David Cameron Asks Ukip Voters To 'Come Home' To The Tories

Tories who are flirting with voting Ukip should "come home" and vote Conservative because the party will "do more" on immigration and the EU, David Cameron has said.

Cameron told The Daily Telegraph that the election was "not a time to send a message or make a protest" but to stop Ed Miliband forming a government.

Nigel Farage immediately rejected the call, insisting his backers had found a "new, more authentic home" after deserting both the Conservatives and Labour.

While Ukip has threatened both Labour and the Conservatives, it poised to be a bigger threat to the Tories at the election, having already convinced two of Cameron's MPs to defect.

Cameron said: "I would say to those people that I totally understand the frustration people have felt about issues like immigration where they want more done, and we will do more.

"And I understand the frustration about Europe - where the country deserves a referendum - and with me as Prime Minister they'll get that referendum.

"But this election is not a time to send a message or make a protest. This election is about choosing the government of our country for the next five years, and the choice could not be starker between a Conservative government led by me, continuing with a plan that's working, and putting it all at risk."

Cameron said he had heard protests "loud and clear" but insisted the key choice for voters had to be between him and Miliband.

He said: "On the key choice about who has got the right team to run the economy, to keep your taxes down, to cut taxes further, to keep generating the jobs and the growth our country needs, come with us, come back home to us, rather than risk all of this good work being undone by Labour.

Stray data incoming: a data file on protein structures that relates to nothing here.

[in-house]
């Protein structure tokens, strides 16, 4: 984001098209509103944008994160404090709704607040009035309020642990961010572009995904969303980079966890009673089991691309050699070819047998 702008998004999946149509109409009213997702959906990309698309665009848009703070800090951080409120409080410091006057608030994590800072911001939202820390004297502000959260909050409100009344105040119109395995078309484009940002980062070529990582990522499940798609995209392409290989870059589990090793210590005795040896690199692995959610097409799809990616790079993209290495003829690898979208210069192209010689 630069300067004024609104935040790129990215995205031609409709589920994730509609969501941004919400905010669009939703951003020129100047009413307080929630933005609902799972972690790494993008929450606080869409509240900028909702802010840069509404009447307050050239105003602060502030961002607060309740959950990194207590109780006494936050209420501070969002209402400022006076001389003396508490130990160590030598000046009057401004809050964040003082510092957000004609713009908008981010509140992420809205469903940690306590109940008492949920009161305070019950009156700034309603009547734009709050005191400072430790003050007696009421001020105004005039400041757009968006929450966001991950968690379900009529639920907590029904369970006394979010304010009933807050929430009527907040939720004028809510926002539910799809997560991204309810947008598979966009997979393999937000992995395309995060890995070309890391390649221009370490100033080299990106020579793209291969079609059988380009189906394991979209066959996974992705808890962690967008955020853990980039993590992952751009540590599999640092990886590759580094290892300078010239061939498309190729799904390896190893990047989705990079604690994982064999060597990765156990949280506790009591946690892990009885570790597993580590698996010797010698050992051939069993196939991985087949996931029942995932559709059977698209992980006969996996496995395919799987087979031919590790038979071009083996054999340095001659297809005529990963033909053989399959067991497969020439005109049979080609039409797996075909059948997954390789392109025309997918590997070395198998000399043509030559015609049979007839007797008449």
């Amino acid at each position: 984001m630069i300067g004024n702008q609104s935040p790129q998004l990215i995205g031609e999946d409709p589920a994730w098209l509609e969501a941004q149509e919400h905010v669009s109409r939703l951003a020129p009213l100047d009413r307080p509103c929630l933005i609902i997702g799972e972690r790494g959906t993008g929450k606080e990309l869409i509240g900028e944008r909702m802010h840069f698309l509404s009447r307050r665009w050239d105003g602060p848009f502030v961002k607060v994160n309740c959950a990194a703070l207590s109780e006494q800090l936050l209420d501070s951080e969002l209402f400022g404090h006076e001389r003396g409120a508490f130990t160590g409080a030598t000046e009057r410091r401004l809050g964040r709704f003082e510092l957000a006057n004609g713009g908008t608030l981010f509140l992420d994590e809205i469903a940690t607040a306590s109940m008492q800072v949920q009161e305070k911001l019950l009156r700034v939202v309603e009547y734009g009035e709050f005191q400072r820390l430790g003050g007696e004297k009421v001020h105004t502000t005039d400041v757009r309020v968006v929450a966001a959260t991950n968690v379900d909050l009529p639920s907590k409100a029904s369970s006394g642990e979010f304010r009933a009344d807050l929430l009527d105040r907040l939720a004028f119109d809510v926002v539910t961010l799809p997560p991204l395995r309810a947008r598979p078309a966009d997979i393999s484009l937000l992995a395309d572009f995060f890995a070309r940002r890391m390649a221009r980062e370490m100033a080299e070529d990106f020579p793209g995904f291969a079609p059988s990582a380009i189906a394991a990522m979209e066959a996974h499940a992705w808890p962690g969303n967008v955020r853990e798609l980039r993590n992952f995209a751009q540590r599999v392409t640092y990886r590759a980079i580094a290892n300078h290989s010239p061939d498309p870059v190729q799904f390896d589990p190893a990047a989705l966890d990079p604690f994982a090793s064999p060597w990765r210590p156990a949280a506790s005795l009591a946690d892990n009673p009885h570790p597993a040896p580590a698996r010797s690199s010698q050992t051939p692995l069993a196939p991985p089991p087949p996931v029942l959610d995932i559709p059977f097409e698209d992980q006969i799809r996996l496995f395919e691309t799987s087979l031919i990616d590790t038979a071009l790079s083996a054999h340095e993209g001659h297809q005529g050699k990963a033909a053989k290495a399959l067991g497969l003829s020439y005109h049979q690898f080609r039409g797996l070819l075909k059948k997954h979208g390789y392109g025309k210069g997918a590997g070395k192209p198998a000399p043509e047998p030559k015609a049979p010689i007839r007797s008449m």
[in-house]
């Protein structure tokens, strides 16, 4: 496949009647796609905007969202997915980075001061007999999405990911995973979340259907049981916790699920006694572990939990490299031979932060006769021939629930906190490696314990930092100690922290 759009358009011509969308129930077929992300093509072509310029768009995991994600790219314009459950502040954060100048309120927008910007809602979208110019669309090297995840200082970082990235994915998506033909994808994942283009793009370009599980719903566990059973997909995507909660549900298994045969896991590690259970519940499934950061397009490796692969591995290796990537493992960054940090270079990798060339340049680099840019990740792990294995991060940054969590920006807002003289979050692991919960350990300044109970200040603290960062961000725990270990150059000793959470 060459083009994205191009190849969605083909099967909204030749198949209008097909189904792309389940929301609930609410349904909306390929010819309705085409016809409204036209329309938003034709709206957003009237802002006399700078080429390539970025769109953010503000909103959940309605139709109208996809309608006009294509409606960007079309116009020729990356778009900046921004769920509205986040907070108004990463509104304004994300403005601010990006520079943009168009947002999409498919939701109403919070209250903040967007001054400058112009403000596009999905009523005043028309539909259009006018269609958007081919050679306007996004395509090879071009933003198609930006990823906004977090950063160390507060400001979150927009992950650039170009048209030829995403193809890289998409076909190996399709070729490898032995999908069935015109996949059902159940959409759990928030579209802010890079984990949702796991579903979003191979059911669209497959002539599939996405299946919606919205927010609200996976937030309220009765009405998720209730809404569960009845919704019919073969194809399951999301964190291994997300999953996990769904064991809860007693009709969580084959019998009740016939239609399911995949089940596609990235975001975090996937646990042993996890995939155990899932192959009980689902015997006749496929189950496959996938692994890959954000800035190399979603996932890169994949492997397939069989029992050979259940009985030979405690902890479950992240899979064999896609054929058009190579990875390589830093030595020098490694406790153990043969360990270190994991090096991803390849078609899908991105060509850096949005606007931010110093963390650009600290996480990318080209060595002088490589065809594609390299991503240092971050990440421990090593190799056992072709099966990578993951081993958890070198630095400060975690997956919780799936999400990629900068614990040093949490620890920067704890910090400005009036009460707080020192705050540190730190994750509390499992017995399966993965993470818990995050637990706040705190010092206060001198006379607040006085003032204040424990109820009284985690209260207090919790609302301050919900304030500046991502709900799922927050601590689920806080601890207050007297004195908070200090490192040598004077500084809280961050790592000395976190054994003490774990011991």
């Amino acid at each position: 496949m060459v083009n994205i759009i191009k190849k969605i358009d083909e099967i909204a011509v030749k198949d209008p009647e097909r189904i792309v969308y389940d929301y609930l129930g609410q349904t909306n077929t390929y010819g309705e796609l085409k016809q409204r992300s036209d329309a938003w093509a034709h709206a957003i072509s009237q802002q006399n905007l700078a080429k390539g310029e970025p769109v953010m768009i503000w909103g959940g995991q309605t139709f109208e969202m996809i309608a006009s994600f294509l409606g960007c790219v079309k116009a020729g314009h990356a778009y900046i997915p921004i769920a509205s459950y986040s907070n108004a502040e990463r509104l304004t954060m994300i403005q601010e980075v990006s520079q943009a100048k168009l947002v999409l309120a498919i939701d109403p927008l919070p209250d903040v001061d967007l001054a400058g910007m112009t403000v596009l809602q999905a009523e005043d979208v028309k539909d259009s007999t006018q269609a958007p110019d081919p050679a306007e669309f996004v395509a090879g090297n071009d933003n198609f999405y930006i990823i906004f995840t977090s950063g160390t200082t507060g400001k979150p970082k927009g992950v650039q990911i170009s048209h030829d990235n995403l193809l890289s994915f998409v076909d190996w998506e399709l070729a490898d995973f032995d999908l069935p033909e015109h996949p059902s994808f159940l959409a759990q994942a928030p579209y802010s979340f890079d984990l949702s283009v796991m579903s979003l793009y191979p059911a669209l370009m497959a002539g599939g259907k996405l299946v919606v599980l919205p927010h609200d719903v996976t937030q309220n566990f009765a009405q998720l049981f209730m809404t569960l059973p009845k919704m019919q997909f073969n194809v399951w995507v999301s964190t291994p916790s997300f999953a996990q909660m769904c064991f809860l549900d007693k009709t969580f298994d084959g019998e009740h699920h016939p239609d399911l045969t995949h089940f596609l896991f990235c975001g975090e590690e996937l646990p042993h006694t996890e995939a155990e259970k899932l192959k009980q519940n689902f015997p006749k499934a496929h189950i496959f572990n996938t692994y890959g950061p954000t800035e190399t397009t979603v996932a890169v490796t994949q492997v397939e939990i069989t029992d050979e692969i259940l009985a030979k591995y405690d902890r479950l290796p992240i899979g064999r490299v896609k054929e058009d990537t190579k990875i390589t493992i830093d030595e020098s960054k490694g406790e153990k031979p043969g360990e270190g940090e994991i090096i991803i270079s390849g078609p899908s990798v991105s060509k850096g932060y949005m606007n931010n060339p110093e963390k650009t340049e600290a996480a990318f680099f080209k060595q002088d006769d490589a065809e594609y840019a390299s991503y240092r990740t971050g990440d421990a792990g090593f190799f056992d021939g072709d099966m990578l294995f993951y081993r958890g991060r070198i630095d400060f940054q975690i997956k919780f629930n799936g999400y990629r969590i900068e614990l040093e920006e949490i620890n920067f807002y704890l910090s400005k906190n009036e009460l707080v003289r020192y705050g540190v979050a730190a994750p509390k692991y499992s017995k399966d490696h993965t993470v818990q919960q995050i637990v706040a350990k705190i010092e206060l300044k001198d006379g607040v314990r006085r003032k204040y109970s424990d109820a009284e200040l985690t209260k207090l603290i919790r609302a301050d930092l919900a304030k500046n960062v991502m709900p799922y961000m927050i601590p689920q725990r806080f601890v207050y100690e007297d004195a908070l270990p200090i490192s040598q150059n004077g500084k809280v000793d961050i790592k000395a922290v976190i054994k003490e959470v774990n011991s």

"That will be the message. That argument will become stronger and stronger because in the end we are choosing a government, we are choosing a team, and I say choose the team with the track record, don't risk it."

He added: "If you vote Ukip, if you vote for another minor party, you end up with the risk of Ed Miliband, propped up by Nicola Sturgeon driving him into even more spending, welfare, debt, bloat, all the problems. We've seen that clearly in recent days and during the television debate. That would be the effect and that's what we've got to avoid."

Farage said: "Neither former Labour nor Conservative voters who have switched to Ukip are going back.

"They've found a new, more authentic home, one in which they don't get roundly abused by their hosts."

Shadow minister Jon Trickett said: "David Cameron telling Ukip supporters that the Tory Party is their "home" is the clearest sign yet that the parties are natural bedfellows.

"The latest defection is another humiliation for David Cameron who, having failed to shoot Ukip's fox, is now is relying on their support."